In 2013, Pakistan’s Tribune newspaper reported that a Pakistani family can spend the equivalent of $9,600 to provide a marriage dowry for a daughter – a fortune in a country where the average annual per capita income is $1,200. Sons, on the other hand, occupy the catbird seat. For them, no dowry payments, just an expectation that they care for parents into old age. “We always knew we wanted a boy! . . .”
“In Pakistan, India, and China, son preference is perpetuated by both men and women,” said Dr. Anita Raj, director at the Center on Gender Equity and a health professor at the Division of Global Public Health, Department of Medicine at the University of California, in San Diego, quoted in a report from the International Business Times. “Data from the region [indicates] that about one in four women would prefer to have more sons than daughters.”
In places where the birth of a female child creates outcomes far more dire than what color to paint the nursery, the verb prefer shrouds the draconian choices parents face. And it obscures how vulnerable they are to commercial exploitation. Wherever you find desperate consumers, you find purveyors of snake oil, gleefully willing to take their money – and more.
One vendor, Indian yoga guru Baba Ramdev, developed a nutritional supplement he named Divya Putrajeevak. Putrajeevak, a Sanskrit word meaning “son’s life,” provides a distinct marketing advantage – no need to guess why. You can buy it on Amazon. “A unique herbal product, Putrajeevak seed is beneficial for female reproductive health. Dosage: Make a fine powder of both Putrajeevak seed (Beek), take an hour before breakfast & dinner,” Amazon’s product description helpfully informs us.
But just below it, the first review hints at a dark story. “This product is for health of female reproductive organs. Nothing more. Some people confuse it as for conceiving boy child but it’s due to the naming in Sanskrit,” this customer writes, adding, “This is a reputed herb in Ayurveda. Use as directed. I have used it personally. But please refrain from using after conception. This herb is for before conception.” I scroll to the next review: “This is 100% quackery. Please don’t buy any of the items Baba Ramdev is selling! He doesn’t have any scientific basis to make all these claims.”
The claims this writer refers to were made in India, where the pitch to sell ‘Divya Putrajeevak Seed’ unrepentantly includes the promise of conceiving male offspring. According to an article in eninews24online.com, “The medicine also created a uproar in Rajya Sabha [India’s Council of States] . . . after Indian Member of Parliment KC Tyagi flashed a packet labelled ‘Putrajeewak Beej’ (son-bearing seeds).” Ugh. First of all . . . please don’t call this product medicine!
To save space, I’ll dispense with a biological explanation for how gender gets determined in humans. You can read about it here. Suffice to say, I couldn’t find any credible research offering proof that eating, drinking, or smoking Divya Putrajeevak seed means diddly squat toward producing the all-important boy-bearing XY chromosome.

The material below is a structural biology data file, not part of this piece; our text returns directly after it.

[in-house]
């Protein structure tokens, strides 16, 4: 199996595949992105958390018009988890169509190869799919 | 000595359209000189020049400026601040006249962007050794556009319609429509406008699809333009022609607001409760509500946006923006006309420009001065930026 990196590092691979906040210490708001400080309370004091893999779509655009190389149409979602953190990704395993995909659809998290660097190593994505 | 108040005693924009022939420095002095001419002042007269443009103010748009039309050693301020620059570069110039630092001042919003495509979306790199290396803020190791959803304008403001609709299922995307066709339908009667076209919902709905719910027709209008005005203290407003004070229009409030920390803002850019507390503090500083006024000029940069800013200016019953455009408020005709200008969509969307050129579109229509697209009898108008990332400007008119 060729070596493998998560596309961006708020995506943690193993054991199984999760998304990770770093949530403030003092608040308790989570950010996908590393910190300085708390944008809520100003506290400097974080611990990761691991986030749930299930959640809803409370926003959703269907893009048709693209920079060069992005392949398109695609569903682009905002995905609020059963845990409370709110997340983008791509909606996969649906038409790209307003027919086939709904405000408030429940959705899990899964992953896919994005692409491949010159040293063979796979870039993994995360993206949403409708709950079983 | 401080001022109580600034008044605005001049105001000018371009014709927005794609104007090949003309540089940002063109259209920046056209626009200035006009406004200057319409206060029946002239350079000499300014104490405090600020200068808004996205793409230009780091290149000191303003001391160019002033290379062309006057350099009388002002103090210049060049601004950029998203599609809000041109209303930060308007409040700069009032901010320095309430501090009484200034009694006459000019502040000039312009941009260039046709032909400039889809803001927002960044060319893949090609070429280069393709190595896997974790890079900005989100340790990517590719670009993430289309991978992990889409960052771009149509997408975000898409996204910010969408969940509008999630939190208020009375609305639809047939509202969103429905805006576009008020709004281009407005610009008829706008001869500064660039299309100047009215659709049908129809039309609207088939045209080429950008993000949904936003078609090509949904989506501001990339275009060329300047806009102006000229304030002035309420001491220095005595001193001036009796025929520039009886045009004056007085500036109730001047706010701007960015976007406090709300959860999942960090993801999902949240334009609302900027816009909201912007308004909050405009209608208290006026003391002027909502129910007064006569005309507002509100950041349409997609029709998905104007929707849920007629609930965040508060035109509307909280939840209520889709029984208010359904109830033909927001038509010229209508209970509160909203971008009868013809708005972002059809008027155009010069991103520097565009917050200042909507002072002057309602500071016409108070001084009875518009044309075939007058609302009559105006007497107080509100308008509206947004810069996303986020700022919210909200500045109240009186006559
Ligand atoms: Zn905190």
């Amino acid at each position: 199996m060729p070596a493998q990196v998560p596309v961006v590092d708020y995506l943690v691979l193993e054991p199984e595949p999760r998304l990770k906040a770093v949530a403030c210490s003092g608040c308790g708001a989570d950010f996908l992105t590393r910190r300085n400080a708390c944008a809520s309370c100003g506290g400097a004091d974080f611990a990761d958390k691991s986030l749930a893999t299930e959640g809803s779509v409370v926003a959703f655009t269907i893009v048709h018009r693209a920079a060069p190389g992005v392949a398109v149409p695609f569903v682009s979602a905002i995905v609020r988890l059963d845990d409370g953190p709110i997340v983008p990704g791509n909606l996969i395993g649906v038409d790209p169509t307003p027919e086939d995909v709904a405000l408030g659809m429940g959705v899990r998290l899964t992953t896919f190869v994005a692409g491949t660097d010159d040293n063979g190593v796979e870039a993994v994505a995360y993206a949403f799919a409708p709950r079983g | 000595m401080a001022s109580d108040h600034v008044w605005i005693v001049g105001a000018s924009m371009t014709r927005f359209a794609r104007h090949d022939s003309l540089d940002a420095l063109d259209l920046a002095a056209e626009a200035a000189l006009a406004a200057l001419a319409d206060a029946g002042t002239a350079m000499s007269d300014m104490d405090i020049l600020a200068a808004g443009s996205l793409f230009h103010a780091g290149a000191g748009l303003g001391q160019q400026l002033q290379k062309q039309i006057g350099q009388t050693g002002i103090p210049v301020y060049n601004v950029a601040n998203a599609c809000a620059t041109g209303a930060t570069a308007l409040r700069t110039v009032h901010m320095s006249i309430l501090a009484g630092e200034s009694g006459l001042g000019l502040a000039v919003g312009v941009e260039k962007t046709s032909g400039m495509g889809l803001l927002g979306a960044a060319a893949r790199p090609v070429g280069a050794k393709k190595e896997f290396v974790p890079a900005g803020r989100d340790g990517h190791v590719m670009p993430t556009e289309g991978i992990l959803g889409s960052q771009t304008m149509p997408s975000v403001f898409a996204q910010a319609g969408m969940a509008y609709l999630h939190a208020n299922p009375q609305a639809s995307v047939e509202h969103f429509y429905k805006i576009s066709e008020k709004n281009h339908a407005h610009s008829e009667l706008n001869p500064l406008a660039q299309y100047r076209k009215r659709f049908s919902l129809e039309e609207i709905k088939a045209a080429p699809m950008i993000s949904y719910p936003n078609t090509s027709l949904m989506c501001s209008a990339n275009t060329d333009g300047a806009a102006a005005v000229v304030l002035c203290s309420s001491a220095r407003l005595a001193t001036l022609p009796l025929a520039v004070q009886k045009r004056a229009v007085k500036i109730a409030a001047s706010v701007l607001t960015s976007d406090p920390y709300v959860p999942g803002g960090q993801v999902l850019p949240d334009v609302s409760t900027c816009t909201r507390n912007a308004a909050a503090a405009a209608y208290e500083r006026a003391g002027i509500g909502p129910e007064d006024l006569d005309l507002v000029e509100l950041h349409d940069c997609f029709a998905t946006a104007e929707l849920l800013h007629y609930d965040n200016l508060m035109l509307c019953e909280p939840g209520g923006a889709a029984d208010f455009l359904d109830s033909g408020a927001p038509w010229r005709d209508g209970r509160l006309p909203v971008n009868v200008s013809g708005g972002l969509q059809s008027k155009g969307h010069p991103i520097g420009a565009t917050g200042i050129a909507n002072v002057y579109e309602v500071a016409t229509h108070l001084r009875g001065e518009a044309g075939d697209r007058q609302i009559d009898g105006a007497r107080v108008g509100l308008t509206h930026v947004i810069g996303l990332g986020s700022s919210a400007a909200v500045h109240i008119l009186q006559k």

Right here, you might be thinking, “Sounds like this product needs a disclaimer.” You are right. Following this brouhaha in India, a spokesperson for the company that sells Divya Putrajeevak seed announced that the product packaging will disclaim exactly what the product name implies.
“It is for women, and has no relation with sex determination.”
Problem- solved! Now, in South Asia, destitute consumers and others at the brink of financial disaster can buy “son-bearing seeds,” but without the misapprehension that the product will help them conceive a male child. Please let me know if this doesn’t make sense.
Here in the US of A, we have plenty of our own mishegoss. For example, in 2015, law firms spent $128 million on 365,000 ads like this: “This is a legal alert for the users of Xarelto. Lawyers are reviewing claims that the blood-thinning drug can cause severe bleeding or hemorrhaging, stroke or even death. You may have a case . . .”
If you use Xarelto, could this ad make you a tad skittish? In a survey conducted by the US Chamber Institute for Legal Reform, “25% of patients said they would stop taking their medication immediately if they saw an advertisement regarding litigation over the drug,” Lisa A. Rickard wrote in an August, 2016 Washington Post article, How Lawyers Scare People Out of Taking Meds.
According to Rickard, the chamber organization’s president, “Ads like these often include extensive descriptions of serious adverse reactions with little context about how common these side effects are. They routinely mimic public-service announcements, claiming to be a ‘medical alert’ or an ‘FDA warning.’ Most don’t disclose that the ad is for lawyers until the final few seconds. One researcher sampled these promotions and found that only 39% warned viewers to consult a doctor before stopping a drug (emphasis, mine). Many that did ran that advisory in very small print.”
“Lawyers argue that these ads are an important part of the work they do fighting for people injured by faulty drugs or devices . . . lawsuits offer victims opportunities for justice,” Rickard wrote. But without regulations, these alarmist ads create their own “public health risk” – the term Albert Einstein College of Medicine cardiologist Evan Levine used to describe the problem. I’m with him.
Since 1962, The US Food and Drug Administration has had “complete oversight over prescription drug advertisements,” Rickard wrote. “Similar regulations could be developed for legal ads . . . lawyer medical ads should remind viewers to consult their doctors before they stop taking their medications. Another option: The ads could include some kind of disclaimer noting that only a small percentage of people may have had an adverse reaction to a specific drug. All claims should be backed by science, and not exaggerate risks.”